Environment

Video: Global Water Changes Help Define the Anthropocene

Water WorksBy Tasha EichenseherMay 21, 2013 12:18 PM
A satellite image of farmland in the United States
Nearly 70 percent of usable freshwater resources go to irrigating fields and raising livestock. A satellite image shows the percentage of the U.S. covered in crops. Photo courtesy gwsp.org/ www.anthropocene.info.

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The Global Water System Project at the University of Bonn, in Germany, just released a video on water in the Anthropocene. If you can get past the melodramatic narration, there is a pretty stellar data visualization, based on a lot of federal agency data, that illustrates how the human footprint has changed the global water cycle.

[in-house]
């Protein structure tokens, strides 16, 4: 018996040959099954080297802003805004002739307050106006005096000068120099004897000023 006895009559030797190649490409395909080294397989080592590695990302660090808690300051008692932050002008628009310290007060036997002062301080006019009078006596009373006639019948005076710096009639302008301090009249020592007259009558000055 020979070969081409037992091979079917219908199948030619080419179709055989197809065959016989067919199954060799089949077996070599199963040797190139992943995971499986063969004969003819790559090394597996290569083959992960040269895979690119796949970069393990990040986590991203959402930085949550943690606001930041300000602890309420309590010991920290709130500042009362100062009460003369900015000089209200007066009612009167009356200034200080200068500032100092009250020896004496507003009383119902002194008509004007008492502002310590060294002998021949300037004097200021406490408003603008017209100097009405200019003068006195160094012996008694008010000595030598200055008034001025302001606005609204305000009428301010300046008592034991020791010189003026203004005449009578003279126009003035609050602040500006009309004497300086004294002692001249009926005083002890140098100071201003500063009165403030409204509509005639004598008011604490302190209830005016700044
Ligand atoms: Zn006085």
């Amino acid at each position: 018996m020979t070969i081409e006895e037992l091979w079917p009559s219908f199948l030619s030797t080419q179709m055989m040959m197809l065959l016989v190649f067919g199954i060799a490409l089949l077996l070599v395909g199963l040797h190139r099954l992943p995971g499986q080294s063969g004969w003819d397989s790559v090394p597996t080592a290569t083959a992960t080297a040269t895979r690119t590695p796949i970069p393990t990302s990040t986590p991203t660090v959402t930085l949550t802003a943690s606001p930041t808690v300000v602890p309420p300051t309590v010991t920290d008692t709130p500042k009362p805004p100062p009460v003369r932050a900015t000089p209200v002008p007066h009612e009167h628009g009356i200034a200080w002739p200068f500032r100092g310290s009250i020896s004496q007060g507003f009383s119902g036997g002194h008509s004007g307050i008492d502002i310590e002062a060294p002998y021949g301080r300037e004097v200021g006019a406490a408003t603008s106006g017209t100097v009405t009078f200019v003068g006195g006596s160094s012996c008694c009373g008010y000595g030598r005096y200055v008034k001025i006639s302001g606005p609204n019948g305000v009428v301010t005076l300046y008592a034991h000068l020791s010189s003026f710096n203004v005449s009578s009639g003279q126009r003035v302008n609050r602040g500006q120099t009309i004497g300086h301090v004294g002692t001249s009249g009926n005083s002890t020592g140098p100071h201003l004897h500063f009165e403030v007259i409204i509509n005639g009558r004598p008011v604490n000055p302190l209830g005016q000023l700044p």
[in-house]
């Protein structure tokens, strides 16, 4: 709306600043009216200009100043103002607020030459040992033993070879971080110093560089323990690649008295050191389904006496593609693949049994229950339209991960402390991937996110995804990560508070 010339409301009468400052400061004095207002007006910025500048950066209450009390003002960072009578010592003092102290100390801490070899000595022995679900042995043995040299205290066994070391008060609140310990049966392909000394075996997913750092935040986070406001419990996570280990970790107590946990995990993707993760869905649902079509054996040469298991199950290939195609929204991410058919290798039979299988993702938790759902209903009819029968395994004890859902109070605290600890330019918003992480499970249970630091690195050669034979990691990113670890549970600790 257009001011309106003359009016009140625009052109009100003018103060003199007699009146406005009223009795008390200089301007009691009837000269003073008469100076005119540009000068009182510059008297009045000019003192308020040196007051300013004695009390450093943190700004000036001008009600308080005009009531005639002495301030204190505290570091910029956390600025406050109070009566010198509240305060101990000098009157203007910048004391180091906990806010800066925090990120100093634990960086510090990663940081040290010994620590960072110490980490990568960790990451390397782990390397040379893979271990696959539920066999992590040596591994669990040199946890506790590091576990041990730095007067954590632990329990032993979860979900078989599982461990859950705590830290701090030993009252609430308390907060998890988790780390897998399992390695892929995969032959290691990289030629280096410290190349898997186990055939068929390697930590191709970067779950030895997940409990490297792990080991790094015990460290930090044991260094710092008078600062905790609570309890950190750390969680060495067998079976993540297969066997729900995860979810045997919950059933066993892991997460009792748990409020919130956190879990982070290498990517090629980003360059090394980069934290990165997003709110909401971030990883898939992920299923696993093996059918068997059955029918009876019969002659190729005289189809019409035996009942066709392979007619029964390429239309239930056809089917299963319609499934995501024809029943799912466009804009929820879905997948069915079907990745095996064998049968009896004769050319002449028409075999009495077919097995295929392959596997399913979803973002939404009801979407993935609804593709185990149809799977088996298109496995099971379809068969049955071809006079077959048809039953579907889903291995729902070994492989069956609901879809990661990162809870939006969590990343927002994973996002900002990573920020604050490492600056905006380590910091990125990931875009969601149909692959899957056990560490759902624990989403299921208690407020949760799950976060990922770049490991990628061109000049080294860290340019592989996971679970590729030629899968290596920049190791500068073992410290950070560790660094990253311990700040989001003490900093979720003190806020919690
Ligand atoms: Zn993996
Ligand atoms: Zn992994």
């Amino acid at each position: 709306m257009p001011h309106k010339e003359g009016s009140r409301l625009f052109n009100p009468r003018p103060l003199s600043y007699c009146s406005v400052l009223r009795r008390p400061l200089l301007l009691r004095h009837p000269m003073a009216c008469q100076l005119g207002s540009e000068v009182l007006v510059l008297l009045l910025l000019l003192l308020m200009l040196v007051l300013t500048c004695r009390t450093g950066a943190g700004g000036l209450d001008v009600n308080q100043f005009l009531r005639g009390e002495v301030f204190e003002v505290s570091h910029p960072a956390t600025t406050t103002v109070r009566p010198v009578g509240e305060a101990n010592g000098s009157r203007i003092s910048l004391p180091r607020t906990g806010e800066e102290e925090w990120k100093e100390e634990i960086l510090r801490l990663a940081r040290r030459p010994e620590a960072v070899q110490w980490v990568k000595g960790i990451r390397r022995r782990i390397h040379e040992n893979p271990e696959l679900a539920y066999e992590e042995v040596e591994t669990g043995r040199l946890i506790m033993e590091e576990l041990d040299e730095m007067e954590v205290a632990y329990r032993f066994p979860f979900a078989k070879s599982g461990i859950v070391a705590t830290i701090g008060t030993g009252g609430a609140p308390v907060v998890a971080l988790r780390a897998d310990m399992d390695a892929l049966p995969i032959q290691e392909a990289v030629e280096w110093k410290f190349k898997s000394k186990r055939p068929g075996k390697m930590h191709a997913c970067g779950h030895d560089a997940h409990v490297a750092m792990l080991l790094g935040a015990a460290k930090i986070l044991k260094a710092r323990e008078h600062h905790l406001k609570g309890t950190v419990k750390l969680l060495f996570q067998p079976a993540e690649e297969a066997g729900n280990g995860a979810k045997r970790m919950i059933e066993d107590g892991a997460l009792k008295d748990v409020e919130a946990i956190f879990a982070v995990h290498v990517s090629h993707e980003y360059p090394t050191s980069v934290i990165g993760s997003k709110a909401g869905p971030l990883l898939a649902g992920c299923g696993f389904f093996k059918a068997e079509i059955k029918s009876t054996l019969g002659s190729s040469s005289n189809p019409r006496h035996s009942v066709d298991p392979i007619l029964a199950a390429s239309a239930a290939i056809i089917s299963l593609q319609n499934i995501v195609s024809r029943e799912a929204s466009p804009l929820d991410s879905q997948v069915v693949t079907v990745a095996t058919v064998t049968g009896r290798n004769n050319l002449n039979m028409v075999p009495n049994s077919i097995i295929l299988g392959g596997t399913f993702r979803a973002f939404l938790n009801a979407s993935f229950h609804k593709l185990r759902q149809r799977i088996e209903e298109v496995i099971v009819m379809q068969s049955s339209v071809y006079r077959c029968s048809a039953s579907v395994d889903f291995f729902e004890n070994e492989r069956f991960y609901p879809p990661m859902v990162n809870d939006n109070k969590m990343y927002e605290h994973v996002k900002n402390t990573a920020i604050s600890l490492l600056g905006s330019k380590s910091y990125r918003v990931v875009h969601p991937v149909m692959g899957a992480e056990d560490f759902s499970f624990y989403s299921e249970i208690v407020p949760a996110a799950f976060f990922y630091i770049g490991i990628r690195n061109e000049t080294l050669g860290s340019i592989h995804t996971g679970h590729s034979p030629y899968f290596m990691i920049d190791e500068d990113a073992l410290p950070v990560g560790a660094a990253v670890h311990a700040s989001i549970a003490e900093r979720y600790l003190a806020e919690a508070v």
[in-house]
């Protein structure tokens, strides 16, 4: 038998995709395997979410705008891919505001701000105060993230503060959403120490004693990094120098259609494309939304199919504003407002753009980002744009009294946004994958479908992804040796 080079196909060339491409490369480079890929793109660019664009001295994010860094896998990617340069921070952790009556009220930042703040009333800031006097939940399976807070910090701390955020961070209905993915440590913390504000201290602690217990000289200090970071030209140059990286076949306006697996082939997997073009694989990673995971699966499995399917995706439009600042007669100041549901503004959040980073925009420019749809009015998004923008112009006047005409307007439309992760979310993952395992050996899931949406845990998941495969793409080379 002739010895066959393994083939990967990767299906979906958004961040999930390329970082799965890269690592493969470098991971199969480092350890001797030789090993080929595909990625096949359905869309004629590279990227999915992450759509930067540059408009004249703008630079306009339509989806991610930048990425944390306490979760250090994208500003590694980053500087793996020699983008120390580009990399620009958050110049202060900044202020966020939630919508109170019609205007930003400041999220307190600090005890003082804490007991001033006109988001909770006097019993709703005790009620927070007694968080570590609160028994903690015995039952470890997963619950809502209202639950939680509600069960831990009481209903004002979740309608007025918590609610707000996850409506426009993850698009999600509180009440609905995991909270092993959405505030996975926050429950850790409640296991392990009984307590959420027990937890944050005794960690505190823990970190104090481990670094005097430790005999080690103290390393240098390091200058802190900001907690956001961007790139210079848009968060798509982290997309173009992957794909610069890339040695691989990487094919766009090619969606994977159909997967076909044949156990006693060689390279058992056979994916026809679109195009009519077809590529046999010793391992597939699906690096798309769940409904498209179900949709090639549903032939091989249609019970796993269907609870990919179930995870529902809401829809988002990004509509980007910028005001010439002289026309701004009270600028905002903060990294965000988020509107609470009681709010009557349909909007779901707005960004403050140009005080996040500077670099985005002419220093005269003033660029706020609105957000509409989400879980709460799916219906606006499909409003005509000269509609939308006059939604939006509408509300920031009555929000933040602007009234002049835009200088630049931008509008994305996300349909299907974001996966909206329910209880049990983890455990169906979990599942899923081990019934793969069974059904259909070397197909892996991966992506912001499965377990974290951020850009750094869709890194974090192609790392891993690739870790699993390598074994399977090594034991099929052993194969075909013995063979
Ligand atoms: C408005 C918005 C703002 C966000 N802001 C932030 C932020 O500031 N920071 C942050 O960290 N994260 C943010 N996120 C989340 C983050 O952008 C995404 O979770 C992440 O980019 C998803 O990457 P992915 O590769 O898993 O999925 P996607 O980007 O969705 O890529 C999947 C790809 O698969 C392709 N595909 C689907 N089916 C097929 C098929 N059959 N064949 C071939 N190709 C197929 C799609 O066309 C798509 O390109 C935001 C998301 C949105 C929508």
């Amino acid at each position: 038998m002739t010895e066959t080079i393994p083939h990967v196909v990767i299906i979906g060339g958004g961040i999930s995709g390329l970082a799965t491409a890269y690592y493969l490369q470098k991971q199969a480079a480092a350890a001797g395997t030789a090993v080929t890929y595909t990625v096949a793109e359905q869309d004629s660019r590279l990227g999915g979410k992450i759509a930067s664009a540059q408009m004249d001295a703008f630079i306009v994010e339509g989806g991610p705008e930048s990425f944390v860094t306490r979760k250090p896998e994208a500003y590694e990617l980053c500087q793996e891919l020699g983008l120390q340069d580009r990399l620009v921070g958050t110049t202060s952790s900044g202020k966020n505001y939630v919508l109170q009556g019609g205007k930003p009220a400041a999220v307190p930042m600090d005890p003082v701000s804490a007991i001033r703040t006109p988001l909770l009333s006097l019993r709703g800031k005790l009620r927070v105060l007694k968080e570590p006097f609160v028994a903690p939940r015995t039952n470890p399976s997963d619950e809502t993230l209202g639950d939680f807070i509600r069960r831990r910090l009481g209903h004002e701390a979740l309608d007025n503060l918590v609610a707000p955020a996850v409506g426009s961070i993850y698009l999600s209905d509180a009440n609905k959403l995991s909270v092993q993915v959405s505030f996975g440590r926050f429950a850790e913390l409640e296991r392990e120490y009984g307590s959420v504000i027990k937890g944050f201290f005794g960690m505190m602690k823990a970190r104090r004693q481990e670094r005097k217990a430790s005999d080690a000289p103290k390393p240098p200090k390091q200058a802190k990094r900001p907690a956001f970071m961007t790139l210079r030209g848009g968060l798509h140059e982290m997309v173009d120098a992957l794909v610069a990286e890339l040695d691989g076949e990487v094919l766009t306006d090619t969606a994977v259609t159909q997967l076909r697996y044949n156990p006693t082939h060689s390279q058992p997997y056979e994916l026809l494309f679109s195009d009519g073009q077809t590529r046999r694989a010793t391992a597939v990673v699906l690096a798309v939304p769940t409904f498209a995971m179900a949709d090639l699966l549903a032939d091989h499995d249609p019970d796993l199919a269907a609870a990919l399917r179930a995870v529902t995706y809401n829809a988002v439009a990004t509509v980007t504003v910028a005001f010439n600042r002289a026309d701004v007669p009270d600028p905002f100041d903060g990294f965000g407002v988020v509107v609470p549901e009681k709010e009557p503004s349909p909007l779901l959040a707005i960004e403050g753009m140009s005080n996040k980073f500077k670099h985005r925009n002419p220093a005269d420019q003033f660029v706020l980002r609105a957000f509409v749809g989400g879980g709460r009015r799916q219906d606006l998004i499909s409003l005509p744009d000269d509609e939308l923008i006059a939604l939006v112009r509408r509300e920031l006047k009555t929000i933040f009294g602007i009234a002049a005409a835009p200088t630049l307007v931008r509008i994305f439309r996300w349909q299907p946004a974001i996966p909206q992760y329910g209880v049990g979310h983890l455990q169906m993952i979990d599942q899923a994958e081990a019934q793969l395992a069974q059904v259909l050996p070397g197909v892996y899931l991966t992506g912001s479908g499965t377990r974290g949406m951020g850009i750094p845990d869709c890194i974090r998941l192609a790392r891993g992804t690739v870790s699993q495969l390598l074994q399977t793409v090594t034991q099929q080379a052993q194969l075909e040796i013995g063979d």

Nearly 70 percent of usable freshwater resources go to irrigating fields and raising livestock. A satellite image shows the percentage of the U.S. covered in crops. Photo courtesy gwsp.org/ www.anthropocene.info.

Some of the ways civilization has made its mark on the hydrosphere:

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